May 18, 2005

But counting is so hard

"How many stories has Newsweek written about the Bush administration allegedly 'skewing intelligence' by relying on raw, insufficiently sourced data? How many times has it lamented that these mistakes have hurt the U.S. abroad? Too many to count." —Rich Lowry, National Review

"No documents were found for your search. Please edit your search and try again." —Nexis results for the phrase "skewing intelligence" in Newsweek over the previous five years.

I haven't posted on flushgate because of my longstanding policy against wasting your time with opinions you can find elsewhere. But in case you're curious, I come down just about exactly here.

Newsweek made a serious error in relying on a single source for its story, and its subsequent report may (or may not) have spurred fatal riots. The magazine subsequently apologized, then retracted the part of the story in question and vowed not to make the error again. In contrast, most of the rest of the media, in reporting the story, has continued to stumble all over itself, making the same mistakes over and over again. And unlike Newsweek, none of them are showing any signs of remorse.

Consider the central question of the story about the story: What exactly has the magazine retracted? Most reporters, particularly on television, are reporting that Newsweek has retracted the allegation that U.S. interrogators desecrated the Koran at Guantanamo Bay. But that's wrong: The magazine has said only that it no longer stands by its claim that allegations of Koran desecration appear in a forthcoming report from U.S. Southern Command. That's a very different point. There have been numerous other reports -- mostly from detainees -- suggesting that U.S. interrogators at Guantanamo did abuse the Koran. We don't know exactly what happened, but we do know that there's a significant difference between what Newsweek said -- that its source can no longer be sure that the allegations appear in an upcoming military report -- and what the press is reporting the magazine said -- that no desecration of the Koran ever took place.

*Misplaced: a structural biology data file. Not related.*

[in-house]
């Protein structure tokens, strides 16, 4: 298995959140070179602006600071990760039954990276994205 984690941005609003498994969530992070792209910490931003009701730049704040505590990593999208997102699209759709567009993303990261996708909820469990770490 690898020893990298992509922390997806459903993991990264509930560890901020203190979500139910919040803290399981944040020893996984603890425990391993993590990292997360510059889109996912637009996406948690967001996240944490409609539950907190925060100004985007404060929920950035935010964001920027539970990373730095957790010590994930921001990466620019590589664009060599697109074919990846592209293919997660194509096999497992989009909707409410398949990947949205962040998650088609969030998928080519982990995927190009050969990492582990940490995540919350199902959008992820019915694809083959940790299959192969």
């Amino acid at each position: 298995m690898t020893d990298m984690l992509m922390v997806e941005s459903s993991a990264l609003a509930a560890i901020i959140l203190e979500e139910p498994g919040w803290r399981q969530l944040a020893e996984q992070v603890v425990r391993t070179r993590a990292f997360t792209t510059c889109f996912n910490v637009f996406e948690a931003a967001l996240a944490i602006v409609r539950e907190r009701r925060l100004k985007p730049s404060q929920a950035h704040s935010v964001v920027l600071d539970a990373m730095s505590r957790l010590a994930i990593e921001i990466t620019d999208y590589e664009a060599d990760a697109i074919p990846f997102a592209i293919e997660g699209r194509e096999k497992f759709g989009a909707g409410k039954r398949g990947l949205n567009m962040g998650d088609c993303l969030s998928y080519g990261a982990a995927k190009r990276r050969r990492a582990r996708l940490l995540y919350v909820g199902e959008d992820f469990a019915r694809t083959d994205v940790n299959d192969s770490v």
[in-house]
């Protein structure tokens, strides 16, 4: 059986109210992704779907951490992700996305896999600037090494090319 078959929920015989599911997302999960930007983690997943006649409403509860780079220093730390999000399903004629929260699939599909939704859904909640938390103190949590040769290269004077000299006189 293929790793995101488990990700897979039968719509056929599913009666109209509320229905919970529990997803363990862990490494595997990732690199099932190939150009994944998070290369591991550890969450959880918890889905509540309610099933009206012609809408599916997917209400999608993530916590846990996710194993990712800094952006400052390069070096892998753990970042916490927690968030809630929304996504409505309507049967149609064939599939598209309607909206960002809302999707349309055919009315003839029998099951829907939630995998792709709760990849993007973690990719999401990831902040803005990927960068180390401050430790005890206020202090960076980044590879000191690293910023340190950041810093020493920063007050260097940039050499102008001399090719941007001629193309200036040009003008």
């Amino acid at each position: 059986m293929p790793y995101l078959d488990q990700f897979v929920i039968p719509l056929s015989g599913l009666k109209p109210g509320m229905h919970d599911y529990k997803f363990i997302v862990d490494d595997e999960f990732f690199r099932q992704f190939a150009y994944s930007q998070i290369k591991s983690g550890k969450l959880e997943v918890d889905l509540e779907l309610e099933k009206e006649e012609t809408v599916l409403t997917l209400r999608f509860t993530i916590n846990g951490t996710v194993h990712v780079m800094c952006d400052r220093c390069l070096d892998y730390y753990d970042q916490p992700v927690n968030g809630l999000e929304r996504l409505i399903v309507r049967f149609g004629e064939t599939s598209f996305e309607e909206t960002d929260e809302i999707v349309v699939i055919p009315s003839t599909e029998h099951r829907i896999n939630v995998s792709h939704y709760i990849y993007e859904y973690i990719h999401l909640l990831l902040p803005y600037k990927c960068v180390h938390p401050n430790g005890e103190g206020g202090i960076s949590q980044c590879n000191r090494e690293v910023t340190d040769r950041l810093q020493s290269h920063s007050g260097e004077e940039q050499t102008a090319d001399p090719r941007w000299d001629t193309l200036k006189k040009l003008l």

The one place where I differ with CJR is over the question of the extent to which the report sparked the riots. I think we simply don't know. I don't see any reason to think that Myers wasn't spinning at the time he let NW off the hook, assuming that the report was true and trying to deflect responsibility for the riots from the military.

Posted by Daniel Radosh

Post a comment

Powered by
Movable Type 3.2